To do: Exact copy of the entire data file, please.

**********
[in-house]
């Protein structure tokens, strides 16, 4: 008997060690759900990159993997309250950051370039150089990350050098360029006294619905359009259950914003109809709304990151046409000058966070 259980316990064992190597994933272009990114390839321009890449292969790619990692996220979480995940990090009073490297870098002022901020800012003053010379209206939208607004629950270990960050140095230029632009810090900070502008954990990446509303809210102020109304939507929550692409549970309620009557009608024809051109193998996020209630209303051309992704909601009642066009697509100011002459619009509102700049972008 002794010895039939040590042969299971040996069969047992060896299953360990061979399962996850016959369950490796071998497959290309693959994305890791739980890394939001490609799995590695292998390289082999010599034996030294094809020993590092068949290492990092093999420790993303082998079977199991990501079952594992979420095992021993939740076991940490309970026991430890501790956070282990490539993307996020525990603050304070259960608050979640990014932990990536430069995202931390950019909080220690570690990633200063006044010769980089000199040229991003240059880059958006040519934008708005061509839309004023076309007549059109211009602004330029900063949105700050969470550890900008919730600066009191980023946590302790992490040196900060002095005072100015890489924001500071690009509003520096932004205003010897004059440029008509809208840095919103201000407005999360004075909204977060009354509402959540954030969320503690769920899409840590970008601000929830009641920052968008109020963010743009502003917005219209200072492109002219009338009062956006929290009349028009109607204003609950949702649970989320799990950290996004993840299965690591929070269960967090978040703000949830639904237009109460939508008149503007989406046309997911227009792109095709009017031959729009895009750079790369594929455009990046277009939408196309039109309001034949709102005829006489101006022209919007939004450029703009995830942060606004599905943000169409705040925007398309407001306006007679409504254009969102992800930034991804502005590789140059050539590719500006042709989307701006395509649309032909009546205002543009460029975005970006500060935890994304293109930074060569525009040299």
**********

[in-house]
């Protein structure tokens, strides 16, 4: 008997060690759900990159993997309250950051370039150089990350050098360029006294619905359009259950914003109809709304990151046409000058966070 259980316990064992190597994933272009990114390839321009890449292969790619990692996220979480995940990090009073490297870098002022901020800012003053010379209206939208607004629950270990960050140095230029632009810090900070502008954990990446509303809210102020109304939507929550692409549970309620009557009608024809051109193998996020209630209303051309992704909601009642066009697509100011002459619009509102700049972008 002794010895039939040590042969299971040996069969047992060896299953360990061979399962996850016959369950490796071998497959290309693959994305890791739980890394939001490609799995590695292998390289082999010599034996030294094809020993590092068949290492990092093999420790993303082998079977199991990501079952594992979420095992021993939740076991940490309970026991430890501790956070282990490539993307996020525990603050304070259960608050979640990014932990990536430069995202931390950019909080220690570690990633200063006044010769980089000199040229991003240059880059958006040519934008708005061509839309004023076309007549059109211009602004330029900063949105700050969470550890900008919730600066009191980023946590302790992490040196900060002095005072100015890489924001500071690009509003520096932004205003010897004059440029008509809208840095919103201000407005999360004075909204977060009354509402959540954030969320503690769920899409840590970008601000929830009641920052968008109020963010743009502003917005219209200072492109002219009338009062956006929290009349028009109607204003609950949702649970989320799990950290996004993840299965690591929070269960967090978040703000949830639904237009109460939508008149503007989406046309997911227009792109095709009017031959729009895009750079790369594929455009990046277009939408196309039109309001034949709102005829006489101006022209919007939004450029703009995830942060606004599905943000169409705040925007398309407001306006007679409504254009969102992800930034991804502005590789140059050539590719500006042709989307701006395509649309032909009546205002543009460029975005970006500060935890994304293109930074060569525009040299």